Whether you’re a competitive athlete or a weekend warrior, our board-certified, fellowship-trained sports medicine specialists can help relieve your pain and get you back in the game or back to your everyday routine.

Our first approach is always conservative, meaning you won’t endure unnecessary treatments or care for your injury. We use the latest techniques and methods to resolve your issue in a manner that’s appropriate for you and your lifestyle.

If your injury does require surgery, it can be performed here, close to home where you can rest and recover in comfort. As part of your care, we’ll develop a personalized recovery plan utilizing the talents and facilities of our on-site Physical Therapy department. Together, we’ll help you recover faster, improve your strength and performance, and reduce the potential for future re-injury.

SVMC Physical Therapy

SVMC Occupational Therapy

Arthritis Today

National Osteoporosis Foundation

American Academy of Orthopaedic Surgeons

American Medical Society for Sports Medicine

332 Dewey Street, Bennington, VT 05201
Phone: (802) 442-6314
Fax: (802) 447-1686

Monday – Friday:  8 a.m. – 5 p.m.

For directions to SVMC Orthopedics, click here.


    Common Questions: Advanced Directives
    Ashley Jowett
    / Categories: WELLNESS, 2022

    Common Questions: Advanced Directives

    A living will, a terminal care document, a do-not-resuscitate order (DNR), Clinician Orders for Life-Sustaining Treatment (COLST), a healthcare proxy, or a durable power of attorney for health care… While the names can be confusing, each of these is an advanced directive you can use to reduce your loved one’s stress if you are no longer able to communicate medical decisions for yourself. Let’s review the most common questions.

    Do I need advanced directives? Almost everyone can benefit from preparing documents that guide their family and healthcare professionals, in case they are unable to communicate their wishes directly.

    What are the different kinds, and what are the differences between them? The different documents vary in their scope. 

    • The Clinician Orders for Life-Sustaining Treatment (COLST) form includes a section that covers do-not-resuscitate orders. A DNR is a decision you make in collaboration with your doctor based on your health condition. Here in Vermont, doctors sometimes fill out only the DNR portion of the COLST for their patients.
    • The COLST also allows you to share your preferences for other types of care. It includes questions about whether you would like mechanical assistance in breathing, to be transferred to another hospital, to receive antibiotics, and to be fed via a feeding tube and for how long, for instance.
    • Living wills or advanced directives are the most comprehensive documents of their kind, as they include information found in DNRs, COLSTs, and more, including how you would like your relatives to handle your remains and which religious traditions you would like observed. Living wills make sense for all adults, regardless of their age and health.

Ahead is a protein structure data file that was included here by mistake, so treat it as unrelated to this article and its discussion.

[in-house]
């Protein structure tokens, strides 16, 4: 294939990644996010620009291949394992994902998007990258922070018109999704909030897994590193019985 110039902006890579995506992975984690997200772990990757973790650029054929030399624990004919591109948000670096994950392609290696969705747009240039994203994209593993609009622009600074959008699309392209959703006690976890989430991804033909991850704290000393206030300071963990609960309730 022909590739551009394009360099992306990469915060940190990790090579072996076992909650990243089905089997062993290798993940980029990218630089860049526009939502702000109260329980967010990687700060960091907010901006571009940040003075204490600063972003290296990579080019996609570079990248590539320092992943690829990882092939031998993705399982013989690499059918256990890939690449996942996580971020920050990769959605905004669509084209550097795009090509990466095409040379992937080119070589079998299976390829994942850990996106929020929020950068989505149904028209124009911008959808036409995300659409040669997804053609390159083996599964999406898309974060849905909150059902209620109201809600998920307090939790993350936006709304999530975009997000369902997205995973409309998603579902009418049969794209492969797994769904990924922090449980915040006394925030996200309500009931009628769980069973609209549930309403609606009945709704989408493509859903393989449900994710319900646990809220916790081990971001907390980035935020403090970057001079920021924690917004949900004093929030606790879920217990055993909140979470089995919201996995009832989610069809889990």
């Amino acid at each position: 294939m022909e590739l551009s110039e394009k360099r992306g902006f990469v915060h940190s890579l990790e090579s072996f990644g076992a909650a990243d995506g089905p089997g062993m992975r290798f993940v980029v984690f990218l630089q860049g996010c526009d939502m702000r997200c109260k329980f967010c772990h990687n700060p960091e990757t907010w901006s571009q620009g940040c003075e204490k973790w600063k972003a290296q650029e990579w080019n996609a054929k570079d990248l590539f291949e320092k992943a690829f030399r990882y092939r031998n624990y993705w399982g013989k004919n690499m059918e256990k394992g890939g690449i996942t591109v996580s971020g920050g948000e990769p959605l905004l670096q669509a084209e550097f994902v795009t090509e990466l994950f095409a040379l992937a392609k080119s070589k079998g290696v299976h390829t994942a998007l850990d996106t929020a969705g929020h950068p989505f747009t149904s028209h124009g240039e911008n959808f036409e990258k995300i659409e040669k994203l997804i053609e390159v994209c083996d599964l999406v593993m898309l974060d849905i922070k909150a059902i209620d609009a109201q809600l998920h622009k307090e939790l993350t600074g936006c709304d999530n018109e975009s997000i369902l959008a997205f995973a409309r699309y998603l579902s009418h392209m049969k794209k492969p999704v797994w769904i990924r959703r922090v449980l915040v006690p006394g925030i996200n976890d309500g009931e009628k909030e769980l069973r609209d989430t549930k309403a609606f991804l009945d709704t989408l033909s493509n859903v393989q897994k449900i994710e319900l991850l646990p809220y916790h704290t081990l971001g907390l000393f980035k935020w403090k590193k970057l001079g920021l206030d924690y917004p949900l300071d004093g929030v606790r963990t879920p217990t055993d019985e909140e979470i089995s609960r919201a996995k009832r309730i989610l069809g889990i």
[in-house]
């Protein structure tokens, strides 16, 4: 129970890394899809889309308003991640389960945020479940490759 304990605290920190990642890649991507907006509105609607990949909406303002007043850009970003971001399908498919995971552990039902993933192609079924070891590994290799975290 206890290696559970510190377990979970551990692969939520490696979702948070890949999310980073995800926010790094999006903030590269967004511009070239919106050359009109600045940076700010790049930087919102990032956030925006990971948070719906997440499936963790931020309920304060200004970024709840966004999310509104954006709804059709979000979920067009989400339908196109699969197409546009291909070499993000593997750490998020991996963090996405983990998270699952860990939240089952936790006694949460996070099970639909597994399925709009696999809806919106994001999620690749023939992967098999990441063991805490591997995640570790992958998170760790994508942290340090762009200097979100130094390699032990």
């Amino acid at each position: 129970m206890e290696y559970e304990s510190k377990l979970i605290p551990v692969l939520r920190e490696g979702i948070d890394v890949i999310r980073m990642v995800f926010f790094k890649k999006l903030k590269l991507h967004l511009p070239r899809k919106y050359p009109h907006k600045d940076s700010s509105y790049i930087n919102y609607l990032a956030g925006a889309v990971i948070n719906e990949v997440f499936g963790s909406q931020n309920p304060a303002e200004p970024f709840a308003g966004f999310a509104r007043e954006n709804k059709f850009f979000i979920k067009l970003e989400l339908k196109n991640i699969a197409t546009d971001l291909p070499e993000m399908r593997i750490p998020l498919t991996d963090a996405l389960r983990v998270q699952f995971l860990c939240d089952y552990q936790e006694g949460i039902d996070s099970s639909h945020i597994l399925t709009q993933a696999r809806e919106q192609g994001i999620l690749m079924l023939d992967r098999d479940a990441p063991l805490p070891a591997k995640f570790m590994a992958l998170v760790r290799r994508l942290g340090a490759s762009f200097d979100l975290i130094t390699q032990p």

• Perhaps most importantly, a living will includes an opportunity to appoint a healthcare proxy and or durable power of attorney for health care or an individual (and sometimes an alternate or co-designees) to make health decisions for you, if you can’t. You would discuss your decisions with your healthcare proxy, and they would have the decision-making power. For some, this is the only piece they would like to fill out.
    • For Vermonters, I recommend this form from the Vermont Ethics Network.  People who live in New York can find their form here, while Massachusetts residents should use this one. In addition, Start the Conversation is a great website this is just a conversation guide but not specific to any state.

    Do I need a lawyer to do this? No. Financial wills and health care wills are usually separate and for good reason. A lawyer can help with advanced directives, but their help is not necessary.

    What if I don’t know what I want? Advanced directives communicate your personal sense of “how far is too far” when it comes to healthcare interventions. This line is unique to each person and can change based on your health and where you are in your life. These documents help you prevent others from inadvertently going farther than you would ever want. If you are not sure, you can take the document to your next doctor’s appointment to see if your physician thinks that your choices make sense in light of your current health.

    What if I still don’t know? If you don’t know the answer to any of the individual questions, you can leave that question blank. You do not have to have all the answers for the document to work.

    What if I change my mind?  It’s often helpful for people who are anxious about filling this out to know that the most current version of the document over rides all previous versions. So, you can make a decision this week, think better of it, and create a new document next week.

    Is this too much stress for my family? Advanced directives actually help your family to have some peace of mind when making difficult decisions. They know that they are just carrying out your wishes, not taking charge and guessing about what you would want. It can also insulate family members from possible accusations from the extended family, who often don’t know the details of what is going on. The advanced directives show that these are the decisions you really wanted.   

    Elizabeth Fredland, LICSW, is the oncology social worker at Southwestern Vermont Regional Cancer Center, part of Southwestern Vermont Medical Center and Southwestern Vermont Health Care in Bennington.